Ask the Dentist!

My jaw hurts! Is it TMJ?

Everyone at some time or another has had to deal with jaw pain. Anything from a mild, annoying ache to a fairly severe, constant pain. The term “TMJ” is used frequently to describe jaw pain with no obvious cause. In this article I’ll touch on the more common causes of jaw pain and how to treat each problem.

Recent dental work

Bite problems from recent dental work is a more common cause of jaw pain. When dental work is done, patients are commonly numbed with a local anesthetic. This in turn can make it very difficult to get the correct bite on a new filling or crown. I always tell my patients after the numbness wears off that if the bite feels “off” to call the office so we can check and adjust the new restoration. If not corrected, the tooth as well as the muscles of the jaw can become sore and painful. A simple bite adjustment may be all that is needed to treat this problem.

Dental infections

Infections, especially acute infections, can cause mild to severe jaw pain. Large cavities in teeth can reach the nerves of the teeth causing an abscess to form. In this instance, pain is usually accompanied by swelling of the jaw or gums around the teeth. Acute infections of the gums can cause similar types of jaw pain. Antibiotics and treatment of the underlying problem, whether it be a root canal, deep cleaning or in worst cases extraction of a tooth may have to be performed.

Muscle pain

Pain from muscles of the jaw is what is commonly called “TMJ.” The actual term TMJ refers to the jaw joint itself called the temporomandibular joint. The term to describe the pain aspect is properly called TMD, temporomandibular dysfunction.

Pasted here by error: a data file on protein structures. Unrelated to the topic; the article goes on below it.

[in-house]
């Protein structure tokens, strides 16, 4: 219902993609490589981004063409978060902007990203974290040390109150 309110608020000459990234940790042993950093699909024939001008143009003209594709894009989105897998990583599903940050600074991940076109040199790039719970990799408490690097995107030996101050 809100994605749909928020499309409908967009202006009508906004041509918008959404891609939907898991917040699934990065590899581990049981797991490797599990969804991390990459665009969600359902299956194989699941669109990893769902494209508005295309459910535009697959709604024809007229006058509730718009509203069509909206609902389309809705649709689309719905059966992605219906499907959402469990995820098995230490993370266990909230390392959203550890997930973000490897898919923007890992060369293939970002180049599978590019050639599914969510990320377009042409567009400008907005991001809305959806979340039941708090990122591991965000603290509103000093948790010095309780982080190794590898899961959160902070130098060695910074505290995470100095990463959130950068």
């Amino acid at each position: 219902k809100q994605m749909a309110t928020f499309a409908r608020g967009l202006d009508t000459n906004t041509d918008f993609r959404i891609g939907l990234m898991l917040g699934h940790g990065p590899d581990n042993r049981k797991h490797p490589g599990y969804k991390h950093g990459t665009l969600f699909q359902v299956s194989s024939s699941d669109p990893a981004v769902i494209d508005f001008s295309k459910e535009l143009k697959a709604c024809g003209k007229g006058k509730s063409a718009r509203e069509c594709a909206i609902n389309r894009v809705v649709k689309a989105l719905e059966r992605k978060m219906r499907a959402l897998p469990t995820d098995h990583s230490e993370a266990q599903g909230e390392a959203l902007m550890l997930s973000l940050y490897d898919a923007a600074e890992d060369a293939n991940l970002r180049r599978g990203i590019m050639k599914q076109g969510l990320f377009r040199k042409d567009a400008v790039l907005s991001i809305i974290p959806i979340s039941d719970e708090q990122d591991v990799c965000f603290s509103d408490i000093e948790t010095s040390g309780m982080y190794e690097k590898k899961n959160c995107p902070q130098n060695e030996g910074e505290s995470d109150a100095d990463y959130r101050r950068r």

As you can see from the photo above, there are several muscles involved with the function of the jaw. Anything that interferes with the function of these muscles such as the bite being off or dental infections will cause these muscles to go into spasms, causing pain. Tension headaches is a classic symptom of muscle spasms, usually caused from tooth clenching during the day from stress. Night time clenching can also lead to headaches in the morning upon awaking.

Treatment for TMD can range from bite adjustments, stress reduction, needed dental work to treat dental infections or TMD splints. Splints are designed to help reduce the activity of muscles to help relieve muscle spasms.

Treatment of TMD can be a lifetime treatment depending on the underlying cause. A thorough evaluation can help determine what the best course of treatment for you.

If you are experiencing jaw pain and need our help, give us a call at 225-926-4203

All Questions